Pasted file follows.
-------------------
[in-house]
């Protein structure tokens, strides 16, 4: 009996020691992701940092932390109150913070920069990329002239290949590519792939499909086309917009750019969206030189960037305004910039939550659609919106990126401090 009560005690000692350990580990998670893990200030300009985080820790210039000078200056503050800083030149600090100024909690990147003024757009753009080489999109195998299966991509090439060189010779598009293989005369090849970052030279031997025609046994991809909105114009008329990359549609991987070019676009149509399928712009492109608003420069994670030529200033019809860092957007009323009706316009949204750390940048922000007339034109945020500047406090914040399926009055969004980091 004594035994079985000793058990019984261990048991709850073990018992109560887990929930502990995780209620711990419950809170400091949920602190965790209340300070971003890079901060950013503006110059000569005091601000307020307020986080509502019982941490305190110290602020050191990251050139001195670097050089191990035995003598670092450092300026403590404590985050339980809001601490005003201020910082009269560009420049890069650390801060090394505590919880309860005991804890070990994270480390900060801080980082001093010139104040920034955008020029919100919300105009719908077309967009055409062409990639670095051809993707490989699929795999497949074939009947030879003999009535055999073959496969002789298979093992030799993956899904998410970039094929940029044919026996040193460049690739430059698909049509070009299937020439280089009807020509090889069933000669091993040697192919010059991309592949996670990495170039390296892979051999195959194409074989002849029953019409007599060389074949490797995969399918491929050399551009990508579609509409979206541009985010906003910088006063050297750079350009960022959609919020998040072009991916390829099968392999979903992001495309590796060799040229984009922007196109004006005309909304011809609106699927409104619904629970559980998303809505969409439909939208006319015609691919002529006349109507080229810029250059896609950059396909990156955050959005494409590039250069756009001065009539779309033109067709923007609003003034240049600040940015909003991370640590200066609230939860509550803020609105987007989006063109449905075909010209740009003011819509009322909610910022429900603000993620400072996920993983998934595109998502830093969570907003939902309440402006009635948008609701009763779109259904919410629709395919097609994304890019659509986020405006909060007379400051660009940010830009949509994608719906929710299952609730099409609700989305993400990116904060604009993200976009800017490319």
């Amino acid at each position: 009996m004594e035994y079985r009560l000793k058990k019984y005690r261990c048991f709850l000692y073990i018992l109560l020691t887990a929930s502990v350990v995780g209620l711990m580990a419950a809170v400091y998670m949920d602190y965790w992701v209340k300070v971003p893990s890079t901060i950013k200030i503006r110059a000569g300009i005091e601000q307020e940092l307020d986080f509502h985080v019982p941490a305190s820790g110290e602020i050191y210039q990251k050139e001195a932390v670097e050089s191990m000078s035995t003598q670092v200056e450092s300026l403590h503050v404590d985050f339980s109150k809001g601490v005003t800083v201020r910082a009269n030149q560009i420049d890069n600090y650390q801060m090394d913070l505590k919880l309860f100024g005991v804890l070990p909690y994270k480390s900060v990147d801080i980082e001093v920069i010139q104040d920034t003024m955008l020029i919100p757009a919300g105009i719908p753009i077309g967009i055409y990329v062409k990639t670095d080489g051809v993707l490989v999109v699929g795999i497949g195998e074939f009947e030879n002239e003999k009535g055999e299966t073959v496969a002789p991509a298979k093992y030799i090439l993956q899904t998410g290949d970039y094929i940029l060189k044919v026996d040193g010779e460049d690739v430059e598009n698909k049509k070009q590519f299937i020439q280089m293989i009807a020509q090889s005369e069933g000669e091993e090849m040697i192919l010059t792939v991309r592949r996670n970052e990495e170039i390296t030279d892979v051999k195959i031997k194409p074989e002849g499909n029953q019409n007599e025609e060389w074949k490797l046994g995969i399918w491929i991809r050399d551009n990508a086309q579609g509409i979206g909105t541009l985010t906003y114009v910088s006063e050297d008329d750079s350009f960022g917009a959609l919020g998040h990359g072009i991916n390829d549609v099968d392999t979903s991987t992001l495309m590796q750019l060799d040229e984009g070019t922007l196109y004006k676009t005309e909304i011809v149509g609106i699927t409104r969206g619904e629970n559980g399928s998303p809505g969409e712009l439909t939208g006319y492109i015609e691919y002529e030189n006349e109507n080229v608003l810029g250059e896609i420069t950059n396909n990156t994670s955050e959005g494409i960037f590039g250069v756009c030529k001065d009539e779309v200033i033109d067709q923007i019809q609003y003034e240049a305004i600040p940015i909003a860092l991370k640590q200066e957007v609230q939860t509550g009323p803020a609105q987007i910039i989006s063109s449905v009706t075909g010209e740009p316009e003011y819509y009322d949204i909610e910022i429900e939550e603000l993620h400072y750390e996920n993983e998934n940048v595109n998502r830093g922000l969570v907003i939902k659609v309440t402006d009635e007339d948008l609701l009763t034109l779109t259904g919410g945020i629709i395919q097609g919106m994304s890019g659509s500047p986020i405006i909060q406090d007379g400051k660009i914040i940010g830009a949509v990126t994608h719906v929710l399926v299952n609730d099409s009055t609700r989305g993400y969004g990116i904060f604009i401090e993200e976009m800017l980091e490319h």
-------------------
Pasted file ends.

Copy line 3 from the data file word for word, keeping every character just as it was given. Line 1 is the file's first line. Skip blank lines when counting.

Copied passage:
């Amino acid at each position: 009996m004594e035994y079985r009560l000793k058990k019984y005690r261990c048991f709850l000692y073990i018992l109560l020691t887990a929930s502990v350990v995780g209620l711990m580990a419950a809170v400091y998670m949920d602190y965790w992701v209340k300070v971003p893990s890079t901060i950013k200030i503006r110059a000569g300009i005091e601000q307020e940092l307020d986080f509502h985080v019982p941490a305190s820790g110290e602020i050191y210039q990251k050139e001195a932390v670097e050089s191990m000078s035995t003598q670092v200056e450092s300026l403590h503050v404590d985050f339980s109150k809001g601490v005003t800083v201020r910082a009269n030149q560009i420049d890069n600090y650390q801060m090394d913070l505590k919880l309860f100024g005991v804890l070990p909690y994270k480390s900060v990147d801080i980082e001093v920069i010139q104040d920034t003024m955008l020029i919100p757009a919300g105009i719908p753009i077309g967009i055409y990329v062409k990639t670095d080489g051809v993707l490989v999109v699929g795999i497949g195998e074939f009947e030879n002239e003999k009535g055999e299966t073959v496969a002789p991509a298979k093992y030799i090439l993956q899904t998410g290949d970039y094929i940029l060189k044919v026996d040193g010779e460049d690739v430059e598009n698909k049509k070009q590519f299937i020439q280089m293989i009807a020509q090889s005369e069933g000669e091993e090849m040697i192919l010059t792939v991309r592949r996670n970052e990495e170039i390296t030279d892979v051999k195959i031997k194409p074989e002849g499909n029953q019409n007599e025609e060389w074949k490797l046994g995969i399918w491929i991809r050399d551009n990508a086309q579609g509409i979206g909105t541009l985010t906003y114009v910088s006063e050297d008329d750079s350009f960022g917009a959609l919020g998040h990359g072009i991916n390829d549609v099968d392999t979903s991987t992001l495309m590796q750019l060799d040229e984009g070019t922007l196109y004006k676009t005309e909304i011809v149509g609106i699927t409104r969206g619904e629970n559980g399928s998303p809505g969409e712009l439909t939208g006319y492109i015609e691919y002529e030189n006349e109507n080229v608003l810029g250059e896609i420069t950059n396909n990156t994670s955050e959005g494409i960037f590039g250069v756009c030529k001065d009539e779309v200033i033109d067709q923007i019809q609003y003034e240049a305004i600040p940015i909003a860092l991370k640590q200066e957007v609230q939860t509550g009323p803020a609105q987007i910039i989006s063109s449905v009706t075909g010209e740009p316009e003011y819509y009322d949204i909610e910022i429900e939550e603000l993620h400072y750390e996920n993983e998934n940048v595109n998502r830093g922000l969570v907003i939902k659609v309440t402006d009635e007339d948008l609701l009763t034109l779109t259904g919410g945020i629709i395919q097609g919106m994304s890019g659509s500047p986020i405006i909060q406090d007379g400051k660009i914040i940010g830009a949509v990126t994608h719906v929710l399926v299952n609730d099409s009055t609700r989305g993400y969004g990116i904060f604009i401090e993200e976009m800017l980091e490319h």